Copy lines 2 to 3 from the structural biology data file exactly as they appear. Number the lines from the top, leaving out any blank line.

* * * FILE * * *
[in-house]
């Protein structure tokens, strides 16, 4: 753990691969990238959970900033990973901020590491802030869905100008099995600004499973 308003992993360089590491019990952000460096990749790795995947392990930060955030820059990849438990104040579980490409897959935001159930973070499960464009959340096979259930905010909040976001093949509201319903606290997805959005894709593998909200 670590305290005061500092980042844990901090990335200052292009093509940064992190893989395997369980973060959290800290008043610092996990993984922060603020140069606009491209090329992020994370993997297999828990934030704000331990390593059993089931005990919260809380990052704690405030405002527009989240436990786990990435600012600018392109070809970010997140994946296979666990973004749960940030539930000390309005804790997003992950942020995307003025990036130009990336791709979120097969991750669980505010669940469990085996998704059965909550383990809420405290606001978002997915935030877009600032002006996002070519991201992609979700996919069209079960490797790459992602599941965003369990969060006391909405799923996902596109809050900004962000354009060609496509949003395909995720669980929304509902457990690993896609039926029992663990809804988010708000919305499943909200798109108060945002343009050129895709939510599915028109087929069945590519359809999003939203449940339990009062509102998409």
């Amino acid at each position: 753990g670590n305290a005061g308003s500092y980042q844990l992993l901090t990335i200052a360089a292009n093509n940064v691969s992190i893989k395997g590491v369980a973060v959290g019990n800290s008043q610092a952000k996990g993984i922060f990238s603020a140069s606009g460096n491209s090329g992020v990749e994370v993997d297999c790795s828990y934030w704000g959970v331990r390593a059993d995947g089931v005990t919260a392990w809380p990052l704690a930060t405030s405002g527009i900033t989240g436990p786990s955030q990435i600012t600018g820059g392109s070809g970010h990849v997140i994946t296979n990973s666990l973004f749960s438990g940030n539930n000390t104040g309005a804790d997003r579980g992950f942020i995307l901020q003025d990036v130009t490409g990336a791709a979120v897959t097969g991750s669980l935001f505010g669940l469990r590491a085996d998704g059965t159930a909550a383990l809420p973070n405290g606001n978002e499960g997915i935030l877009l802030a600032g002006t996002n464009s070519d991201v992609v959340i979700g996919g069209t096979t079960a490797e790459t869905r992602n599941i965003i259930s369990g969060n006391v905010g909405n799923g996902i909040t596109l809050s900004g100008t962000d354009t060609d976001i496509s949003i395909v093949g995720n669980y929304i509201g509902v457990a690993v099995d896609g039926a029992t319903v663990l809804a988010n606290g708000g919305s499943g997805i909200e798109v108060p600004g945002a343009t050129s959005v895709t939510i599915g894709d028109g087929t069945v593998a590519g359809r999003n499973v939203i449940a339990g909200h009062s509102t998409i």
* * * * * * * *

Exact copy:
């Protein structure tokens, strides 16, 4: 753990691969990238959970900033990973901020590491802030869905100008099995600004499973 308003992993360089590491019990952000460096990749790795995947392990930060955030820059990849438990104040579980490409897959935001159930973070499960464009959340096979259930905010909040976001093949509201319903606290997805959005894709593998909200 670590305290005061500092980042844990901090990335200052292009093509940064992190893989395997369980973060959290800290008043610092996990993984922060603020140069606009491209090329992020994370993997297999828990934030704000331990390593059993089931005990919260809380990052704690405030405002527009989240436990786990990435600012600018392109070809970010997140994946296979666990973004749960940030539930000390309005804790997003992950942020995307003025990036130009990336791709979120097969991750669980505010669940469990085996998704059965909550383990809420405290606001978002997915935030877009600032002006996002070519991201992609979700996919069209079960490797790459992602599941965003369990969060006391909405799923996902596109809050900004962000354009060609496509949003395909995720669980929304509902457990690993896609039926029992663990809804988010708000919305499943909200798109108060945002343009050129895709939510599915028109087929069945590519359809999003939203449940339990009062509102998409």
């Amino acid at each position: 753990g670590n305290a005061g308003s500092y980042q844990l992993l901090t990335i200052a360089a292009n093509n940064v691969s992190i893989k395997g590491v369980a973060v959290g019990n800290s008043q610092a952000k996990g993984i922060f990238s603020a140069s606009g460096n491209s090329g992020v990749e994370v993997d297999c790795s828990y934030w704000g959970v331990r390593a059993d995947g089931v005990t919260a392990w809380p990052l704690a930060t405030s405002g527009i900033t989240g436990p786990s955030q990435i600012t600018g820059g392109s070809g970010h990849v997140i994946t296979n990973s666990l973004f749960s438990g940030n539930n000390t104040g309005a804790d997003r579980g992950f942020i995307l901020q003025d990036v130009t490409g990336a791709a979120v897959t097969g991750s669980l935001f505010g669940l469990r590491a085996d998704g059965t159930a909550a383990l809420p973070n405290g606001n978002e499960g997915i935030l877009l802030a600032g002006t996002n464009s070519d991201v992609v959340i979700g996919g069209t096979t079960a490797e790459t869905r992602n599941i965003i259930s369990g969060n006391v905010g909405n799923g996902i909040t596109l809050s900004g100008t962000d354009t060609d976001i496509s949003i395909v093949g995720n669980y929304i509201g509902v457990a690993v099995d896609g039926a029992t319903v663990l809804a988010n606290g708000g919305s499943g997805i909200e798109v108060p600004g945002a343009t050129s959005v895709t939510i599915g894709d028109g087929t069945v593998a590519g359809r999003n499973v939203i449940a339990g909200h009062s509102t998409i």